A lovely, large, living, yellow birch (Betula alleghiensis) 95.5 inches in circumference or 30 inches in diameter. The size of this tree, and several others close to this size that I measured on Saturday, raises questions about the logging that occurred here 120-130 years ago in the late 1800s. There are photos from that time showing these mountains, Big Coolidge, Whaleback, and Potash Knob, denuded of trees when the loggers finished their work here and moved up the river. The logging roads extended right to the summits. Seemingly nothing was left uncut. However, the size of this birch would indicate a tree older than 120 years. Was it left behind as a seedling too small to cut by the loggers? Or did it grow rapidly in this location due to the absence of any competitive trees?
Whaleback in view. I had hiked up and over two low ridges and now had a high ridge to ascend to get up to the top of the ravine to the east of the summit. Having the leaves off the trees is a major advantage to bushwhacking during the six cold months of the year because of the visiblity. In this case I didn't need a compass. I could see Whaleback's summit (due North) and make out the ski slopes on Mt. Loon, to the south, pretty much the entire time. So I had my two reference points for navigating.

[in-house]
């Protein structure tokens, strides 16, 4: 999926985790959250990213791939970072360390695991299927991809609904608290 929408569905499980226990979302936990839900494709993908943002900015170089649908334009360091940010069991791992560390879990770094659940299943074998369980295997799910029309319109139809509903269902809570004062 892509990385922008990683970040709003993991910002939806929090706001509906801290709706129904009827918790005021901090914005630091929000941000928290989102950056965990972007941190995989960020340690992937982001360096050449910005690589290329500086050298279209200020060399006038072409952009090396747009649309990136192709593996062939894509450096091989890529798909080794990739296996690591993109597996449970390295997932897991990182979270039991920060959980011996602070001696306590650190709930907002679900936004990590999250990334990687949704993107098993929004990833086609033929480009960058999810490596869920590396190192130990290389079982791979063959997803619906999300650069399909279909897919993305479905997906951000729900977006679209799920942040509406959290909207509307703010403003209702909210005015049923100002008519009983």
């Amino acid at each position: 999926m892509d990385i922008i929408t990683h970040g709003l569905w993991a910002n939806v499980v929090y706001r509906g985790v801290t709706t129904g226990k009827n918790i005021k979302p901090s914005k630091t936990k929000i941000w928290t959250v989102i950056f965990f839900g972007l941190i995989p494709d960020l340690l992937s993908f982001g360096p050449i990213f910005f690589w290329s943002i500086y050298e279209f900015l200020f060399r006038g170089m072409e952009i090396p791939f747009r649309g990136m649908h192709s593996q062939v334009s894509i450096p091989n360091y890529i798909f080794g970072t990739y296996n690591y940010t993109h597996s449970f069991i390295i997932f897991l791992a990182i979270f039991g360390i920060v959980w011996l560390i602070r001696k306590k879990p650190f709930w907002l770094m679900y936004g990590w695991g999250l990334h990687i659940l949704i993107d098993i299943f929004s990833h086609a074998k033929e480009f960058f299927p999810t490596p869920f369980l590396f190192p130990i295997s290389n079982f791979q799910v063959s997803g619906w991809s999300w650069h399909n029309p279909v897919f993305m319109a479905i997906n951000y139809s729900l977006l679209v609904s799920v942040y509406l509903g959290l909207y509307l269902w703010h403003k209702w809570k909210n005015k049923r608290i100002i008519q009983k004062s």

It's difficult to see due to the bright sun striking the camera lens but to the right, a bit, you can see Loon Mt. and I could see white lines of the ski trails being groomed for Thanksgiving weekend. You'll be able to see them in a photo taken from the summit to get an idea. Hiking off the trail requires knowledge about navigation, and knowledge about "place" as in knowing landforms from different angles, brooks and rivers, cliffs, topography, etc, and it requires self-confidence in that knowledge (experience). It also requires some endurance  as, a lot of the time, its hard work, physically more demanding then trail hiking (but not all the time) and can certainly be more frustrating because, in bushwhacking you don't always achieve your goal and have to change plans.